Denmark the Kingdom of Denmark, is a Nordic country and the southernmost of the Scandinavian nations. Denmark lies southwest of Sweden and south of Norway, is bordered to the south by Germany; the Kingdom of Denmark comprises two autonomous constituent countries in the North Atlantic Ocean: the Faroe Islands and Greenland. Denmark proper consists of a peninsula, an archipelago of 443 named islands, with the largest being Zealand and the North Jutlandic Island; the islands are characterised by flat, arable land and sandy coasts, low elevation and a temperate climate. Denmark has a total area of 42,924 km2, land area of 42,394 km2, the total area including Greenland and the Faroe Islands is 2,210,579 km2, a population of 5.8 million. The unified kingdom of Denmark emerged in the 10th century as a proficient seafaring nation in the struggle for control of the Baltic Sea. Denmark and Norway were ruled together under one sovereign ruler in the Kalmar Union, established in 1397 and ending with Swedish secession in 1523.
The areas of Denmark and Norway remained under the same monarch until Denmark -- Norway. Beginning in the 17th century, there were several devastating wars with the Swedish Empire, ending with large cessions of territory to Sweden. After the Napoleonic Wars, Norway was ceded to Sweden, while Denmark kept the Faroe Islands and Iceland. In the 19th century there was a surge of nationalist movements, which were defeated in the 1864 Second Schleswig War. Denmark remained neutral during World War I. In April 1940, a German invasion saw brief military skirmishes while the Danish resistance movement was active from 1943 until the German surrender in May 1945. An industrialised exporter of agricultural produce in the second half of the 19th century, Denmark introduced social and labour-market reforms in the early 20th century that created the basis for the present welfare state model with a developed mixed economy; the Constitution of Denmark was signed on 5 June 1849, ending the absolute monarchy, which had begun in 1660.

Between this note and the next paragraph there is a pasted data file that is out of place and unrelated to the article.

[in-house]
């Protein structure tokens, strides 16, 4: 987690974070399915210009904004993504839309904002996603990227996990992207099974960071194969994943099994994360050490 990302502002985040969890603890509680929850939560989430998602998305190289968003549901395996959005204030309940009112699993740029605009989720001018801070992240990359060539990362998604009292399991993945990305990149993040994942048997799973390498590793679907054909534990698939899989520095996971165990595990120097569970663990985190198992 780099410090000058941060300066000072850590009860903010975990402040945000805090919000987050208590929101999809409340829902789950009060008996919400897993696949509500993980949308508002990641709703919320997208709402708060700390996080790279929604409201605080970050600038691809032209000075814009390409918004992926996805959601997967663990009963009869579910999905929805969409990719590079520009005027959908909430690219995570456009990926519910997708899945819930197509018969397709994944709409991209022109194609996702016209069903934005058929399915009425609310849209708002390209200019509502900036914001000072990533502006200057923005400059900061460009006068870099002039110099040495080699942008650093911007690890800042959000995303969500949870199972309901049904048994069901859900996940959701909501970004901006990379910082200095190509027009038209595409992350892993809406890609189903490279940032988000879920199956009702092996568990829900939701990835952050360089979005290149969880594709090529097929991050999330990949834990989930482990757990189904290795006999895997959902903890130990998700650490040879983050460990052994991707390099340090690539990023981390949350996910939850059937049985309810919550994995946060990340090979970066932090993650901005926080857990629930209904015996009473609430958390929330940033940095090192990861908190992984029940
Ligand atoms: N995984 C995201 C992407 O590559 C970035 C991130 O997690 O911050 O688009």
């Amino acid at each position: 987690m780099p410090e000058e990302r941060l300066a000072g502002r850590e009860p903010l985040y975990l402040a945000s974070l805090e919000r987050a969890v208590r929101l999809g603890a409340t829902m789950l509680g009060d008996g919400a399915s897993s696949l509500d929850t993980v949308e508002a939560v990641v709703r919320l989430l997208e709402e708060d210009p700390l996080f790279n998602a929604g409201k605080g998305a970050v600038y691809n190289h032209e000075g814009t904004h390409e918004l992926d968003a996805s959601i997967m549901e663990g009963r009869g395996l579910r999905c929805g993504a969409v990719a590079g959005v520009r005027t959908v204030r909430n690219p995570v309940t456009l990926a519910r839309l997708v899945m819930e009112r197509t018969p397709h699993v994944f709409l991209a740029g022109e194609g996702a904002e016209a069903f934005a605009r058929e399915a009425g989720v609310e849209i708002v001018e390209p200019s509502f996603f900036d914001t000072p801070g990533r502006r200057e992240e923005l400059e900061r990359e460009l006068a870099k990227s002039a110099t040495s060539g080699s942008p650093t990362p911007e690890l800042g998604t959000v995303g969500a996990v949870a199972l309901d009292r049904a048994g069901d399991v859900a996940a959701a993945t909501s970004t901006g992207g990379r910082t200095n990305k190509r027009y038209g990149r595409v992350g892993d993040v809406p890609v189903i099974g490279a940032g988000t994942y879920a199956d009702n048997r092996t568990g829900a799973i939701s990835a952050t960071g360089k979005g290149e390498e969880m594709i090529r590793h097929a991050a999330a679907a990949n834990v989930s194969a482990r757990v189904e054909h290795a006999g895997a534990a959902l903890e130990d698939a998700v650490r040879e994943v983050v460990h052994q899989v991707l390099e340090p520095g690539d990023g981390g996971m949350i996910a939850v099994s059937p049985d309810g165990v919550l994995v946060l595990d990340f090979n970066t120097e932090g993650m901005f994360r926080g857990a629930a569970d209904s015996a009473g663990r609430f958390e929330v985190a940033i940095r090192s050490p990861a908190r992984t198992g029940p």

It establishes a constitutional monarchy organised as a parliamentary democracy. The government and national parliament are seated in Copenhagen, the nation's capital, largest city, main commercial centre. Denmark exercises hegemonic influence in the Danish Realm, devolving powers to handle internal affairs. Home rule was established in the Faroe Islands in 1948. Denmark negotiated certain opt-outs, it is among the founding members of NATO, the Nordic Council, the OECD, OSCE, the United Nations. Denmark is considered to be one of the most economically and developed countries in the world. Danes enjoy a high standard of living and the country ranks in some metrics of national performance, including education, health care, protection of civil liberties, democratic governance and human development; the country ranks as having the world's highest social mobility, a high level of income equality, is among the countries with the lowest perceived levels of corruption in the world, the eleventh-most developed in the world, has one of the world's highest per capita incomes, one of the world's highest personal income tax rates.
The etymology of the word Denmark, the relationship between Danes and Denmark and the unifying of Denmark as one kingdom, is a subject which attracts debate. This is centered on the prefix "Dan" and whether it refers to the Dani or a historical person Dan and the exact meaning of the -"mark" ending. Most handbooks derive the first part of the word, the name of the people, from a word meaning "flat land", related to German Tenne "threshing floor", English den "cave"; the -mark is believed to mean woodland or borderland, with probable references to the border forests in south Schleswig. The first recorded use of the word Danmark within Denmark itself is found on the two Jelling stones, which are runestones believed to have been erected by Gorm the Old and Harald Bluetooth; the larger stone of the two is popularly cited as Denmark's "baptismal certificate", though both use the word "Denmark", in the form of accusative ᛏᛅᚾᛘᛅᚢᚱᚴ tanmaurk on the large stone, genitive ᛏᛅᚾᛘᛅᚱᚴᛅᚱ "tanmarkar" on the small stone.